To access the Tiny Tiny RSS installation page, enter your Vultr instance IP address into your browser address bar, followed by
Database Settingssection of the
Tiny Tiny RSS Installerpage, enter the following database values:
Database type: MySQL Username: u1 Password: usecpass1 Database name: db1 Host name: localhost Port: 3306
Tiny Tiny RSS URLfield should be filled in with your URL automatically so you can leave it with the default value (which will be your IP address if you haven’t set up your DNS yet). If you later decide to set up your Vultr DNS, you will be able to modify this value in the Tiny Tiny RSS configuration settings.
When you have filled in the correct details, simply click
Test Configurationto continue.
If everything went smoothly you will see two messages that say
Configuration check succeededand
Database test succeeded. Simply click on the
Initialize Databsebutton to continue.
The installer will generate a configuration file for you using the values you have already entered. Click on
Save Configurationto save the file automatically.
You will see a message that says
Successfully saved config.php.
You can now access the admin section by clicking on the
loading tt-rss nowlink and entering the default username and password shown below:
Login: admin Password: password
If you aren’t redirected to the admin login page, you can enter the admin address manually:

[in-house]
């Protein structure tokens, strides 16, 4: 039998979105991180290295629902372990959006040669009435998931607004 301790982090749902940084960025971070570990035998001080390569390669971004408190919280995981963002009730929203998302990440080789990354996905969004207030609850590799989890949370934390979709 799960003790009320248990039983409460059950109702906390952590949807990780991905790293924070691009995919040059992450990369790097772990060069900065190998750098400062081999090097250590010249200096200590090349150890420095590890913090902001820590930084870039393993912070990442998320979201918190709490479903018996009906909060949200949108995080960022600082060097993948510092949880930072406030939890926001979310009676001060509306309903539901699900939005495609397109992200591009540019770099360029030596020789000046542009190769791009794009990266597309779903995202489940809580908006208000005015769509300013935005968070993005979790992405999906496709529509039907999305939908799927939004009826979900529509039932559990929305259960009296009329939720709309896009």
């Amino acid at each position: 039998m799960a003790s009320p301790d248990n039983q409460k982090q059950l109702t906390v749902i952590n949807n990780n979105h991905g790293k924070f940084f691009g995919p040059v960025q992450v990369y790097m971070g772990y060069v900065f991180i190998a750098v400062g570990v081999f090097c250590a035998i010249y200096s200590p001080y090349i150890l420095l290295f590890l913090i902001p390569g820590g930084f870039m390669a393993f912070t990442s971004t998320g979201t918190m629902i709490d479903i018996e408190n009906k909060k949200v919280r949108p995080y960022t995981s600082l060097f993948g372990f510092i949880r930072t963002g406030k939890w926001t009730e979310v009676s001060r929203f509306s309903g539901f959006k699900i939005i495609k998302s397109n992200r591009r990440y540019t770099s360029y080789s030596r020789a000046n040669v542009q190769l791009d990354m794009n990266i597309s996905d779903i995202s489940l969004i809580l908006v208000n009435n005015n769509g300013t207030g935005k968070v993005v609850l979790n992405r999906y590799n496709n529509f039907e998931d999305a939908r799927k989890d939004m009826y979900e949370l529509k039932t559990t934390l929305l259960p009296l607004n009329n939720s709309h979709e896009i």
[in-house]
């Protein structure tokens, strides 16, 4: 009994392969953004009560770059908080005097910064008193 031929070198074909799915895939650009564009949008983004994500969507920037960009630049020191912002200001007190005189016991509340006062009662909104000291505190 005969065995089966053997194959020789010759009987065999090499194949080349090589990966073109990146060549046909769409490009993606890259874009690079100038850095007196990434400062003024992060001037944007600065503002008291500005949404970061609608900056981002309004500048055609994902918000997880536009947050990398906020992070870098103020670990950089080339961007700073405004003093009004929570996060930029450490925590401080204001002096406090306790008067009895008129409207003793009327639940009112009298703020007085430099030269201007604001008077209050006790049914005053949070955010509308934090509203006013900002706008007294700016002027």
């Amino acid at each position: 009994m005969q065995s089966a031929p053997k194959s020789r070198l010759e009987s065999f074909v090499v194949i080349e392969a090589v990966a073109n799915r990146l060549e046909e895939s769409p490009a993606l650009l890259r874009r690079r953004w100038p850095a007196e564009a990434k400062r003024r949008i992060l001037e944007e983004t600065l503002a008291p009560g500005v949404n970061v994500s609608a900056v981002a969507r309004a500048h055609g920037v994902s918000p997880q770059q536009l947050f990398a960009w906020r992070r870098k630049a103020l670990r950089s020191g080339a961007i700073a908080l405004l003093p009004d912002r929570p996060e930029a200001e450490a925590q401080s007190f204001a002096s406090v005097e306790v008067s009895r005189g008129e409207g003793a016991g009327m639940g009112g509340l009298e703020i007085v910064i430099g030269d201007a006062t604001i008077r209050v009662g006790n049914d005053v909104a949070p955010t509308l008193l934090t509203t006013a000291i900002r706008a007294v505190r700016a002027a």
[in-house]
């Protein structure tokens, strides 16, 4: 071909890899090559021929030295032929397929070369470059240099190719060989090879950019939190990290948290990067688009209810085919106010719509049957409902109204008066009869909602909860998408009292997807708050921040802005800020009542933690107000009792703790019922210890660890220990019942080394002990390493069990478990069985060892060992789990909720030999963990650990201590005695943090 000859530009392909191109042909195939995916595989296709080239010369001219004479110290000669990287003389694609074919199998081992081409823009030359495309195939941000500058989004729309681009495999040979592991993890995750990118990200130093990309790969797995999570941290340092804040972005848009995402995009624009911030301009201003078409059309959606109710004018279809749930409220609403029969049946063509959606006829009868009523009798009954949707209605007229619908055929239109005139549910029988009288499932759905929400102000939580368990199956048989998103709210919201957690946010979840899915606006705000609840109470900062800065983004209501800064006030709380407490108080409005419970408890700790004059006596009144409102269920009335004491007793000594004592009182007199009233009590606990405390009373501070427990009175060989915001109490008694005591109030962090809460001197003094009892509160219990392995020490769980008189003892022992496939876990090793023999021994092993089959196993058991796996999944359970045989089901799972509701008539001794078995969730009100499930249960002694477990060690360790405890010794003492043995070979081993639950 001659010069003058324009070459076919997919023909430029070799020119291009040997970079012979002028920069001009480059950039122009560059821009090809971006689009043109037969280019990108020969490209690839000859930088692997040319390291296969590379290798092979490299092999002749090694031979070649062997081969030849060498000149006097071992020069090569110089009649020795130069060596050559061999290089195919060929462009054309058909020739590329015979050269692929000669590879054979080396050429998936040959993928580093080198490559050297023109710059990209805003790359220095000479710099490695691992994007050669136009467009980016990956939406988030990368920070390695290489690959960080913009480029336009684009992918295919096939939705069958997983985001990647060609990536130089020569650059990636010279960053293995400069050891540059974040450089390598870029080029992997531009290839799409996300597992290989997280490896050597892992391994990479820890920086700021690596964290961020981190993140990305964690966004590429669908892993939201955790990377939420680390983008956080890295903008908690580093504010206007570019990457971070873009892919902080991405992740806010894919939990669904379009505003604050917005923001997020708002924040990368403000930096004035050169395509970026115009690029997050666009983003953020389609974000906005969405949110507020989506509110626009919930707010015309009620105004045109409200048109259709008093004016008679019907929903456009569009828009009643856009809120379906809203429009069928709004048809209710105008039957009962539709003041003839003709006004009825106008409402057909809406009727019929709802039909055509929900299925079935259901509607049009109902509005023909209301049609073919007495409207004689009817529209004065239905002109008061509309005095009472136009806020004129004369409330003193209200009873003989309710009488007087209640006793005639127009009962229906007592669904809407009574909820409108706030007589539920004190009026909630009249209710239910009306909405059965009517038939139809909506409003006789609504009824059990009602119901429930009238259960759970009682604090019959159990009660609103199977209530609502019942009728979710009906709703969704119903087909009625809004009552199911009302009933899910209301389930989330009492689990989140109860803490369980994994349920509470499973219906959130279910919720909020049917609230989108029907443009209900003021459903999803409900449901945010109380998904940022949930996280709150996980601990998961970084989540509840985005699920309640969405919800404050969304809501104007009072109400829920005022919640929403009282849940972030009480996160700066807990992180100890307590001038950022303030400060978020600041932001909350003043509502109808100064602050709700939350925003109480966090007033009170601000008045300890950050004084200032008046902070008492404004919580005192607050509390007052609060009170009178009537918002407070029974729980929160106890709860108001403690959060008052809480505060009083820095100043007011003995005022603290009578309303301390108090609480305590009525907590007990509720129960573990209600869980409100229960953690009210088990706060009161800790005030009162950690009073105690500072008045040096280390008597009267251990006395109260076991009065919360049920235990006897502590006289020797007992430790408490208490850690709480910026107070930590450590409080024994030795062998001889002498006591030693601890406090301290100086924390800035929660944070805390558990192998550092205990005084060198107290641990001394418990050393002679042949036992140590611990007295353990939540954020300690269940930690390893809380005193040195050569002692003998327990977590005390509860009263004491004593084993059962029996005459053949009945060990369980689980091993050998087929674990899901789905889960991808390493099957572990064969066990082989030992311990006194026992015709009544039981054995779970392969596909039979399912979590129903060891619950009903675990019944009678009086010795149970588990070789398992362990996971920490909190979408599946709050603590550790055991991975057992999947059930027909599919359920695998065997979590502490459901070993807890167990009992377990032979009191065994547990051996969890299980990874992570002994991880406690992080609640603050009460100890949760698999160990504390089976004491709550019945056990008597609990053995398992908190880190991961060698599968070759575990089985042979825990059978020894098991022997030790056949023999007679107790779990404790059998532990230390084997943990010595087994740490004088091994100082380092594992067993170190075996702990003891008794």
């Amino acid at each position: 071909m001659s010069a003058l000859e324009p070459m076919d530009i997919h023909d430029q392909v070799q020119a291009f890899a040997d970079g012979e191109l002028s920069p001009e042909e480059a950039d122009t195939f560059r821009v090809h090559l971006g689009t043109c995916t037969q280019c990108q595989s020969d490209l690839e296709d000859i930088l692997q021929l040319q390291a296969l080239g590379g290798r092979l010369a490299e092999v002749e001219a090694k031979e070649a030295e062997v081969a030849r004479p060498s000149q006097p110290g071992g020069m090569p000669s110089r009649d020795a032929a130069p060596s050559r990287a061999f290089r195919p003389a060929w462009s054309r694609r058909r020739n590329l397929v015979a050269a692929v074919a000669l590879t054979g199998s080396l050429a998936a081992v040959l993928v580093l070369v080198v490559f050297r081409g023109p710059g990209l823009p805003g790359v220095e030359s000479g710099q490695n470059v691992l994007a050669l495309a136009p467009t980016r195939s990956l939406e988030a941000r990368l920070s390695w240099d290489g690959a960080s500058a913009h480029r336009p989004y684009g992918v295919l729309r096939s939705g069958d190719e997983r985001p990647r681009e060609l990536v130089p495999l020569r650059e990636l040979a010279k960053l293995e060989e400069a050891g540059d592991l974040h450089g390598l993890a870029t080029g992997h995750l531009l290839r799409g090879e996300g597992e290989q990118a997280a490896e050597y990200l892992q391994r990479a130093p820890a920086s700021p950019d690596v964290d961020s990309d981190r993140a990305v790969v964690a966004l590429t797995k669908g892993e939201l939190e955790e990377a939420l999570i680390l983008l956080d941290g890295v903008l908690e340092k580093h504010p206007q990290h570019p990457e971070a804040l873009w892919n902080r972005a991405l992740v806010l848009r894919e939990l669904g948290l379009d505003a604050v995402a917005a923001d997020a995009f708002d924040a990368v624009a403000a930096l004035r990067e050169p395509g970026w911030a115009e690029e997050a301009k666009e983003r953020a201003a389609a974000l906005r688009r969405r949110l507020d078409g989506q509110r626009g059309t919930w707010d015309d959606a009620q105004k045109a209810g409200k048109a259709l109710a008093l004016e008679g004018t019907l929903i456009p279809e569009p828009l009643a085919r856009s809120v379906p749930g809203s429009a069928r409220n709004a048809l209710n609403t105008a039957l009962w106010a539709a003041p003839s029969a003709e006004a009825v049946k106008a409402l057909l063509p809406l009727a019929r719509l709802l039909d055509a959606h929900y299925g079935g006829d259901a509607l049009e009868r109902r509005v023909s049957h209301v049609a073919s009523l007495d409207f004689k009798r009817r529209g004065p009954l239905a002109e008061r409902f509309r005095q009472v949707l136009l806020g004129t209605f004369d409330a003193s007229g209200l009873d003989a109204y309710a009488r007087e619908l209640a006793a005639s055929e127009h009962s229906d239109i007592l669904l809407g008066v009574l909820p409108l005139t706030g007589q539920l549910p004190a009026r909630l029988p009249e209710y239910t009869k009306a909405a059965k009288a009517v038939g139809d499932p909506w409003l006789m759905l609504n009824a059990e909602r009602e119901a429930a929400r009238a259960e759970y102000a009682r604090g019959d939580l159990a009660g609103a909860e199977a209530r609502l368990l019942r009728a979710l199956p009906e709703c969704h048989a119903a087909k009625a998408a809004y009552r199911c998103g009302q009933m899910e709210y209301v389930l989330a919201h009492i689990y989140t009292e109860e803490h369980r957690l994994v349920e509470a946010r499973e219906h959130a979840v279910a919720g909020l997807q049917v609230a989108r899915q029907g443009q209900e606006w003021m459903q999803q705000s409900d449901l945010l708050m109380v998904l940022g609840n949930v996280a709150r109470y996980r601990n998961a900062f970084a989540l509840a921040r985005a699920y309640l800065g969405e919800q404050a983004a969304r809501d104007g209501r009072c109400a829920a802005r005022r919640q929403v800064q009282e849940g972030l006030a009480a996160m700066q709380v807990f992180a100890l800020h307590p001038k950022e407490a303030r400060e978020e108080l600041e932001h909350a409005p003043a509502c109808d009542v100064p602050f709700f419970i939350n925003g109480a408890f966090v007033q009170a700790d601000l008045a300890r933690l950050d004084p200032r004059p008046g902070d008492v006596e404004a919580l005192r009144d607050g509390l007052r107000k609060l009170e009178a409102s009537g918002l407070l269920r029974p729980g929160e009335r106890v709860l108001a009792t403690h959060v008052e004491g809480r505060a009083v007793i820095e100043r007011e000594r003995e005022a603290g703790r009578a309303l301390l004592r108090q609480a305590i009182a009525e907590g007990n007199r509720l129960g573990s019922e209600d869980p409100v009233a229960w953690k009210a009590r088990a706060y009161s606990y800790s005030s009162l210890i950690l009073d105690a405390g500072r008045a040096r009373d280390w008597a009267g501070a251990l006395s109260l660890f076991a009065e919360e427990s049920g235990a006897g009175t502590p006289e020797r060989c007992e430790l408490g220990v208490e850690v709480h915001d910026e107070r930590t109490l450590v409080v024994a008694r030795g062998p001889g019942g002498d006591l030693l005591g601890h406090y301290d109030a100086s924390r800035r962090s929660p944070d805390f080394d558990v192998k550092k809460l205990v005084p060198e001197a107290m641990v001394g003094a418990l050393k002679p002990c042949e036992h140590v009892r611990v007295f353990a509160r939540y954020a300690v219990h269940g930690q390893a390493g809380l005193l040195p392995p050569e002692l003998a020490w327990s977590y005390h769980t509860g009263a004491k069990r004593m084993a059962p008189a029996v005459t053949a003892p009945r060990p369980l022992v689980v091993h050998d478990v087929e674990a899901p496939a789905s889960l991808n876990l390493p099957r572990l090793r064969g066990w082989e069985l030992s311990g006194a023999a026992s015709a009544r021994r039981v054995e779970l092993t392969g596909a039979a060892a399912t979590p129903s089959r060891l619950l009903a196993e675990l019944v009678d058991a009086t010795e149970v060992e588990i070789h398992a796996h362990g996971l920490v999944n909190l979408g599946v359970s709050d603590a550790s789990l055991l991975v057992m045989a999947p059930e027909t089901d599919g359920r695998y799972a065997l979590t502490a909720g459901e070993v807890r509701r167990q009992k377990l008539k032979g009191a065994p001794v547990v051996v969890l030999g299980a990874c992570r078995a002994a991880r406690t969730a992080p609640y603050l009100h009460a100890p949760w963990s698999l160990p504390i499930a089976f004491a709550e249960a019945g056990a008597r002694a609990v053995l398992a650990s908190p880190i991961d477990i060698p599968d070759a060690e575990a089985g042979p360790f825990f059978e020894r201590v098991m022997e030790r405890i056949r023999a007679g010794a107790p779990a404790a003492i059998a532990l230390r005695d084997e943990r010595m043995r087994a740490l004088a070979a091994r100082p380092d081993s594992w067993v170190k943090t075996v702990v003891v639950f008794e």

Once you have logged in, the first thing you must do is change the admin password from the default to something more secure, so click on
Actions...in the top right corner of the page and select
Now click on the
Userstab and then click on the
User editordialog box will pop up so simply enter you new password into the
Change Passwordfield and click
If you haven’t yet configured your Vultr DNS settings, you can do so using the Vultr DNS control panel.
It’s also advisable to configure your site to use SSL as most modern browsers will give warnings when sites do not have SSL enabled and SSL certificates are now available for free.
In any case, you are now free to start exploring the many configuration settings for Tiny Tiny RSS and you can configure it according to your personal preferences. Make sure you check out the Tiny Tiny RSS wiki for more information about how to configure and optimize your reader.
I hope you enjoyed this tutorial, and I hope you have fun self-hosting your very own personalized RSS feed aggregator with Tiny Tiny RSS Reader!